There are also a host of digital displays but there are less than previous, as the old model’s dual-screen centre stack now sees its lower screen swapped for two large dials and a touchpad, while the main display has grown larger. The gauge cluster is still digitized and looks properly high-definition and a digital rear-view mirror comes as standard. It provides a wider angle, unencumbered by the rear window frame, tall cargo load – or tall passengers.
Apple CarPlay and Android Auto are also here and can be paired wirelessly while the wireless charge pad itself is tucked nicely underneath a panel that hods the volume knob, on/off button, drive mode dial and from which sprouts the electronic shift lever.
While I don’t love that some of the climate controls – the windshield de-icer, defrost, others — are part of a touch panel, I do like how the two main dials work as both your ambient temperature and seat heat/cool controls. All that’s required to switch between the two is pressing down on the dial, and it helps reduce cabin clutter.
The main infotainment display is an elegant, concave item with sharp graphics and nicely sensitive touchscreen. It’s a very elegant affair, even more so as it’s no longer fighting for your attention with a lower screen as previous, which looked somewhat cheap and became a mess of fingerprints right quickly.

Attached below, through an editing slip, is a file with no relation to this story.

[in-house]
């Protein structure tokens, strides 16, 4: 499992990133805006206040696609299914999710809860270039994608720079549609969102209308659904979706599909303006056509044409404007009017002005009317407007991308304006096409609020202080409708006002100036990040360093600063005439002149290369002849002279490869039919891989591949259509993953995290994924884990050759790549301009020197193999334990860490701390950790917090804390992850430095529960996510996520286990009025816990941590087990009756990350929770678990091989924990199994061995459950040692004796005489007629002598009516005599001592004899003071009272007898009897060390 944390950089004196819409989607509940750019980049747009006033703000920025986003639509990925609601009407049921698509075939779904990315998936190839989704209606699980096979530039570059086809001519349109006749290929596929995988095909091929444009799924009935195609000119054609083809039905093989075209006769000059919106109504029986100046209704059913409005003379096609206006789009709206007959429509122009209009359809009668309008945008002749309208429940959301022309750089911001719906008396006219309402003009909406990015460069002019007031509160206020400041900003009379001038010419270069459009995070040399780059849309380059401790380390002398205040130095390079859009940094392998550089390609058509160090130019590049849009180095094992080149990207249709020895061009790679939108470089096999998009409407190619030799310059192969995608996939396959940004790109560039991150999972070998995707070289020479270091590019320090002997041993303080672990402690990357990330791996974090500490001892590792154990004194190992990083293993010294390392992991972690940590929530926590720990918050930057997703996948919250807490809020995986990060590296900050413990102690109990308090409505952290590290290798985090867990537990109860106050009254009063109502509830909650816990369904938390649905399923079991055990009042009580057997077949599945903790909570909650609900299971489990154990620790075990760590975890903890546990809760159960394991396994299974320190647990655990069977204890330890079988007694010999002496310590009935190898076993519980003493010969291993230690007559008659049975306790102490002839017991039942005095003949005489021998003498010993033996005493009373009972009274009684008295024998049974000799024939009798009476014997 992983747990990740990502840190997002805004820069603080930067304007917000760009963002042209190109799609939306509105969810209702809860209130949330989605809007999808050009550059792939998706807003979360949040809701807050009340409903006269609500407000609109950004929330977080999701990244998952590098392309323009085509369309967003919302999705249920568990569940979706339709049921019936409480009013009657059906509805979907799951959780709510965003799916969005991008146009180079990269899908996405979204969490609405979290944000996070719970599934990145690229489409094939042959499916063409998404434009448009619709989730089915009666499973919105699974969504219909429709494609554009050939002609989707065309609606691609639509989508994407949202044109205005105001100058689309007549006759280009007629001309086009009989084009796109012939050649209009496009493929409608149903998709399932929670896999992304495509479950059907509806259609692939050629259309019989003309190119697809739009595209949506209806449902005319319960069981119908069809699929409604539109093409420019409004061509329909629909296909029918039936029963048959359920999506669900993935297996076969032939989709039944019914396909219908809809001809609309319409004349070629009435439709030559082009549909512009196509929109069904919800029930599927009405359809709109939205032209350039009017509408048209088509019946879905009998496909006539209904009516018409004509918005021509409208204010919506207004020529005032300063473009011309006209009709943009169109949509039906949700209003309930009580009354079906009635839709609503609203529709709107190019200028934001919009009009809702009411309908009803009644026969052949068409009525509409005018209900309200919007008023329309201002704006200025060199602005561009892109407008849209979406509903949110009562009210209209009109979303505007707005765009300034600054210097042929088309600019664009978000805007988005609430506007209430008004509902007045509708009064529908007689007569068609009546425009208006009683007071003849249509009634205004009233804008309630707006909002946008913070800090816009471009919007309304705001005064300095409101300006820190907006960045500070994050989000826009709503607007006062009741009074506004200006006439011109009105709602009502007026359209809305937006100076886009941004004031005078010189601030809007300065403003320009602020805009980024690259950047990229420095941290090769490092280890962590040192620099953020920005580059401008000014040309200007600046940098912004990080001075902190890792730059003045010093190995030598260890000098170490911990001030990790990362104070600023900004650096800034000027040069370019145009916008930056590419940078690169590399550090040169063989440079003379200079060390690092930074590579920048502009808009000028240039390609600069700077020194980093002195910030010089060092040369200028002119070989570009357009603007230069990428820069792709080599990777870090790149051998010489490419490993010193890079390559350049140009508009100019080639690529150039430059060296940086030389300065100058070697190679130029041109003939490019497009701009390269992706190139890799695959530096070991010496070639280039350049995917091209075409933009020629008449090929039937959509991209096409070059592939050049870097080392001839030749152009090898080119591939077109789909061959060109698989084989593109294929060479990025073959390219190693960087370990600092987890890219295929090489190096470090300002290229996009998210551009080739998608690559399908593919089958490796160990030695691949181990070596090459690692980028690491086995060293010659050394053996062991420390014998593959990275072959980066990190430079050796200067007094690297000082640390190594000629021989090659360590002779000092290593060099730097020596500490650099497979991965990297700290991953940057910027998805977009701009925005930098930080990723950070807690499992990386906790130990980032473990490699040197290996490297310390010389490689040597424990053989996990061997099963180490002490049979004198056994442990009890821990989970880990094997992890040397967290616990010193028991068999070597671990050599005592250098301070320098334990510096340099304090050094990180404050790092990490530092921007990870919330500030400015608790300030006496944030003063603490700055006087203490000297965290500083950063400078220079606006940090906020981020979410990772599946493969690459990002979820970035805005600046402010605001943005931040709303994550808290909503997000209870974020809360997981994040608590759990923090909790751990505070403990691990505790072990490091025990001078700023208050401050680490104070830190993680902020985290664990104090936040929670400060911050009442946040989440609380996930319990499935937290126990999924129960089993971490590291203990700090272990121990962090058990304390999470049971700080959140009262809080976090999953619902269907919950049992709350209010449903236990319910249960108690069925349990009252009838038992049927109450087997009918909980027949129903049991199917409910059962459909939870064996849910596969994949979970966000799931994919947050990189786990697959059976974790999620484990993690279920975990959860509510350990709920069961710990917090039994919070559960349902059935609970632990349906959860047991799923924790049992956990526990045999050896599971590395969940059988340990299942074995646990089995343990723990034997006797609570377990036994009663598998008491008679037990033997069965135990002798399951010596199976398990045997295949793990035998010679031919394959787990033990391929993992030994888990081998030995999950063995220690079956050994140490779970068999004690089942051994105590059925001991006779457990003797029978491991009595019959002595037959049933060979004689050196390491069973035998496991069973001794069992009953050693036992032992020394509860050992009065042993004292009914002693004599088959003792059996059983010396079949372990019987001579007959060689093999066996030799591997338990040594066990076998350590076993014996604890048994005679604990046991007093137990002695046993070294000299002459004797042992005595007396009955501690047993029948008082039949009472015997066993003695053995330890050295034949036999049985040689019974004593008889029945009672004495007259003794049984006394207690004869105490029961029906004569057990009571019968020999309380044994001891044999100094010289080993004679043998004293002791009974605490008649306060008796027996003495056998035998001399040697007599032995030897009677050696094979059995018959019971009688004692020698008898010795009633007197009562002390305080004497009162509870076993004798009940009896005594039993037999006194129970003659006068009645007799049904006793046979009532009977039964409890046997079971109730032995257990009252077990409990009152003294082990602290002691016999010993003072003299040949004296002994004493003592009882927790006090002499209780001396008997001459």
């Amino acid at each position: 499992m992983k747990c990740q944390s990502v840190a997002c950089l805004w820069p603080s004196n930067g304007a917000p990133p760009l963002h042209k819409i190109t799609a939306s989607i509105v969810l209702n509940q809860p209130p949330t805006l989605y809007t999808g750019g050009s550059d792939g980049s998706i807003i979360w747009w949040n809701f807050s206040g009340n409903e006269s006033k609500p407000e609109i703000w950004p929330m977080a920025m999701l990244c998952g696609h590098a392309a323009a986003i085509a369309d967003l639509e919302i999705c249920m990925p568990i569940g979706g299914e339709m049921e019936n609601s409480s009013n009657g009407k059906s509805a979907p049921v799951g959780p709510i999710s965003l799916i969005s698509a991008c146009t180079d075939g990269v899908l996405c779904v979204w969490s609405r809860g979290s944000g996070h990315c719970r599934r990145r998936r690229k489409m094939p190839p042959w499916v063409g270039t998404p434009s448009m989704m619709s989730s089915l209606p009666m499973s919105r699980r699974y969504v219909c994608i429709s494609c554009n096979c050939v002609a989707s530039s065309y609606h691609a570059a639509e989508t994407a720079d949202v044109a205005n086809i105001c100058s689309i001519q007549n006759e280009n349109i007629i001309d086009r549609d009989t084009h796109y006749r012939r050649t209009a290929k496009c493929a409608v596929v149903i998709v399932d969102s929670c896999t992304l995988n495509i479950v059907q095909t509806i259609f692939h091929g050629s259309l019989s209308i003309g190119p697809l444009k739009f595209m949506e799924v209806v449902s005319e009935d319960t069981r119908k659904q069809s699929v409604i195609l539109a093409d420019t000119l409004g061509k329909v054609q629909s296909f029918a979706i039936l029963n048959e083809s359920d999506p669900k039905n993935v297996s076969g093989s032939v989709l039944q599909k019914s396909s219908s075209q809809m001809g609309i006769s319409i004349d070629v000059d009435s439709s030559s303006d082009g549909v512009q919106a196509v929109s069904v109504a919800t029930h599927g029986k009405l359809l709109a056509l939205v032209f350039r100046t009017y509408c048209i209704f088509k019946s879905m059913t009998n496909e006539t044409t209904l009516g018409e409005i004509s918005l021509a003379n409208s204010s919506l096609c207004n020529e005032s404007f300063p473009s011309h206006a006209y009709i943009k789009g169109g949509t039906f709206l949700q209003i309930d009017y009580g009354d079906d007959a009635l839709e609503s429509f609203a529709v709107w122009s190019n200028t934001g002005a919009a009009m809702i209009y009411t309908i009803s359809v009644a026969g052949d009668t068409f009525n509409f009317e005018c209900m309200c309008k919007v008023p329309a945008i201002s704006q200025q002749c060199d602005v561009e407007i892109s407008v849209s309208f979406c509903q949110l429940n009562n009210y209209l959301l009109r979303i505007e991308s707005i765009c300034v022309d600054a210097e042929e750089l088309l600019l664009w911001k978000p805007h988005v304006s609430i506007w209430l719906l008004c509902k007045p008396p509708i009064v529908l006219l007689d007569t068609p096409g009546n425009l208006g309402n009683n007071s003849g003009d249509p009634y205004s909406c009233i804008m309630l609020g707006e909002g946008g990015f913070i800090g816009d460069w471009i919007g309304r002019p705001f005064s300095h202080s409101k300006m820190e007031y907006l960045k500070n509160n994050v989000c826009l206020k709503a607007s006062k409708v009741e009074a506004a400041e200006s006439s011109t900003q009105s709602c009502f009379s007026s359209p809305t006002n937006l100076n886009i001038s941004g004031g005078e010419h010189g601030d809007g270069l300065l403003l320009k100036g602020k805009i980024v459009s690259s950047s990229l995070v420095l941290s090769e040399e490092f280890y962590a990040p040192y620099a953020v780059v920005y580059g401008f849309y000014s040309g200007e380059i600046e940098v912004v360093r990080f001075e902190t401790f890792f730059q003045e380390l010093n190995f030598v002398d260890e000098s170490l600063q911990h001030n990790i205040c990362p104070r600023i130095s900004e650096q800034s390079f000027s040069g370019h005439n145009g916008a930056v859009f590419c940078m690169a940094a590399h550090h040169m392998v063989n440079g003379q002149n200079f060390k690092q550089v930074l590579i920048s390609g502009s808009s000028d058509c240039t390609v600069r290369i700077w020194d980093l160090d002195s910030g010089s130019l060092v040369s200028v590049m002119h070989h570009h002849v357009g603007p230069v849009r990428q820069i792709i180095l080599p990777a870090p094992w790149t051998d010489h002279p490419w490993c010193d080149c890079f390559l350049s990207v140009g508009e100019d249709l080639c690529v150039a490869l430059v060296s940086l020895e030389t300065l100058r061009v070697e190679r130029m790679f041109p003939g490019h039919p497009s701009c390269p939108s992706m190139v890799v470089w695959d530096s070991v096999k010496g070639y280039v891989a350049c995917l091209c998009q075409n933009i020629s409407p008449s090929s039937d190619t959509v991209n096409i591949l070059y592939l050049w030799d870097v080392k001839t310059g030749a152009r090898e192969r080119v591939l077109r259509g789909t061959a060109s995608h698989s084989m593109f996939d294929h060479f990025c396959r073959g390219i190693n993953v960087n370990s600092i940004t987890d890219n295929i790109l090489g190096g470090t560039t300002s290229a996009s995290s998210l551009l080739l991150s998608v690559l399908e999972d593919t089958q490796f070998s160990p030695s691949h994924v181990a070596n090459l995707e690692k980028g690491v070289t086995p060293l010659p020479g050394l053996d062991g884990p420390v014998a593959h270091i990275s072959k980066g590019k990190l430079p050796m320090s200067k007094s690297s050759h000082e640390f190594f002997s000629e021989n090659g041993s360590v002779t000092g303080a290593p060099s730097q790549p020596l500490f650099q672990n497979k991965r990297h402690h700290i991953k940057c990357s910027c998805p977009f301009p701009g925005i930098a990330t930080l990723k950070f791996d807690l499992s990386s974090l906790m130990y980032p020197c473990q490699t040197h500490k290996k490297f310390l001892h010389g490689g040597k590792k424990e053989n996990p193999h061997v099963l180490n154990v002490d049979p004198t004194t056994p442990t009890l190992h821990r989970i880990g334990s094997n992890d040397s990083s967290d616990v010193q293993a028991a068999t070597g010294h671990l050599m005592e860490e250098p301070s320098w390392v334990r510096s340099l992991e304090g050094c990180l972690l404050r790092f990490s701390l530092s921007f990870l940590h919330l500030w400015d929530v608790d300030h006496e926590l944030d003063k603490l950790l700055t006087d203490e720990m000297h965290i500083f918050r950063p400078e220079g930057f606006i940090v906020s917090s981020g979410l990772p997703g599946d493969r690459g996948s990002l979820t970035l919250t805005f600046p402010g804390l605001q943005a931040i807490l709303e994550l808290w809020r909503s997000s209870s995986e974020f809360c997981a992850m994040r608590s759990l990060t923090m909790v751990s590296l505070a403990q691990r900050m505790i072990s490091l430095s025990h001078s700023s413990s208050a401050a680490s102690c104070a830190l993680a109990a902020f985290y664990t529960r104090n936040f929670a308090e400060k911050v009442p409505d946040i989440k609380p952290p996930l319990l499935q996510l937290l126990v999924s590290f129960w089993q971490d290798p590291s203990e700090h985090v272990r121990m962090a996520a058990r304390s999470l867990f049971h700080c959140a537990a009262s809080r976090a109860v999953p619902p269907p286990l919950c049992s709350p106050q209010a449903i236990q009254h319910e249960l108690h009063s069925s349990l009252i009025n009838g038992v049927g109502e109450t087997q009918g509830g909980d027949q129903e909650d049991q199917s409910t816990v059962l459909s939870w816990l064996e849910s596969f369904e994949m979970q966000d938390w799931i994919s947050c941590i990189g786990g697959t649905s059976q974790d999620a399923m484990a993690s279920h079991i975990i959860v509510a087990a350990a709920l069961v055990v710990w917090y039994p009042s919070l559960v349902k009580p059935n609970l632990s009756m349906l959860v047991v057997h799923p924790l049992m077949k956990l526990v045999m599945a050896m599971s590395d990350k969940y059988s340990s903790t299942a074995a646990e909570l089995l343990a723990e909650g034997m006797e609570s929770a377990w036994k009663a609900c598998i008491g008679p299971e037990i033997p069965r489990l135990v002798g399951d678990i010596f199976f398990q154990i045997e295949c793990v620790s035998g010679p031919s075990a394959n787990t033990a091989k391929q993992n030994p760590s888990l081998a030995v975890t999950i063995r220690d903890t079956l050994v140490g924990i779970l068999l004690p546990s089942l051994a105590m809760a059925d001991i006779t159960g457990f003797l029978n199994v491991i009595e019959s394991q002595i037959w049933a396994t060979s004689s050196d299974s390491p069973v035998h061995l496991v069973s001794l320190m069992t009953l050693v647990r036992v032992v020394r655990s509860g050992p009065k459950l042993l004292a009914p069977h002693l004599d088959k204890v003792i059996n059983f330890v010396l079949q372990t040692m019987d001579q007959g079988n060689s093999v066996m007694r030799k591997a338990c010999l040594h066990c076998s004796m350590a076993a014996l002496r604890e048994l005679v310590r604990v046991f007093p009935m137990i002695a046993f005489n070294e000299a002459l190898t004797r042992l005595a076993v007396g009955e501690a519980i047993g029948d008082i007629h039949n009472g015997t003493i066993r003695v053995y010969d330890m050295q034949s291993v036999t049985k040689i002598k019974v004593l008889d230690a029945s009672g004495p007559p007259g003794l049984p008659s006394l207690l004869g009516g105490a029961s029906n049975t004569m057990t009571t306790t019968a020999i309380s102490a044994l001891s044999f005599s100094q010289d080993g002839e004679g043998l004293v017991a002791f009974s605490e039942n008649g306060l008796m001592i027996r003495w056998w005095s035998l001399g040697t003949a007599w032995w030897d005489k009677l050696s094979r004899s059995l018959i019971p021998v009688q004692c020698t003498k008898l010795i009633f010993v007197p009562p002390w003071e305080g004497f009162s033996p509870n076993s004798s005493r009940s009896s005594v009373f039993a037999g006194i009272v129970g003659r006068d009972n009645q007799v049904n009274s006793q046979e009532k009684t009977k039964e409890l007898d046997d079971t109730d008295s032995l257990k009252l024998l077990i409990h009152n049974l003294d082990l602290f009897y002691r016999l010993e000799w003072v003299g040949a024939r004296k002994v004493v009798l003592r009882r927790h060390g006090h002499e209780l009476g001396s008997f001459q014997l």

At low speeds in normal drive mode – set by pressing the drive mode button down – the Sport is a proper Range; smooth steering wheel action that is a low-effort pleasure to spin, a mostly good ride that only gets upset over the harshest bumps – likely because of that huge rolling stock – and providing a great view outwards even though the windows are a little smaller than its non-Sport sibling.
Acceleration from stop is fierce, to the tune of 0-100 km/h in 4.5 seconds and on to a 250 km/h top speed. While those figures are rarely going to get put to the test by most owners, it’s nice to know that it’s capable of all that, you know?
Plus, you don’t have to be doing timed runs in order to feel the fury of this powertrain, and to hear the howl from those bloody great big quad exhaust outlets. If you only knew Range Rovers for how they amble over greasy British moors or glided smoothly along Rodeo Drive, then this would be a whole other experience to you.
All new Sport models are stiffer thanks to extensive use of materials like aluminum and boron, while the Sport gets adaptive dampers to help it pull through the corners just as well as it can pull down a straight.
It’s not bad in these situations, the Sport, as it pulls gamely enough through tighter curves as the strong brakes help reign it in for the corner and the big power pulls you gamely out.
It’s on the longer sweepers where chinks in the armor begin to show, revolving not so much around the weight, but around the steering. Even in Sport mode, there’s too much of an off-centre deadzone meaning what feel like smaller corrections become larger ones once the front end begins to engage, and that means more corrections through these longer corners. It’s then that the weight becomes a bit of an issue because all those little corrections lead to body movements and as these get more repetitive, things get a little more unsettled.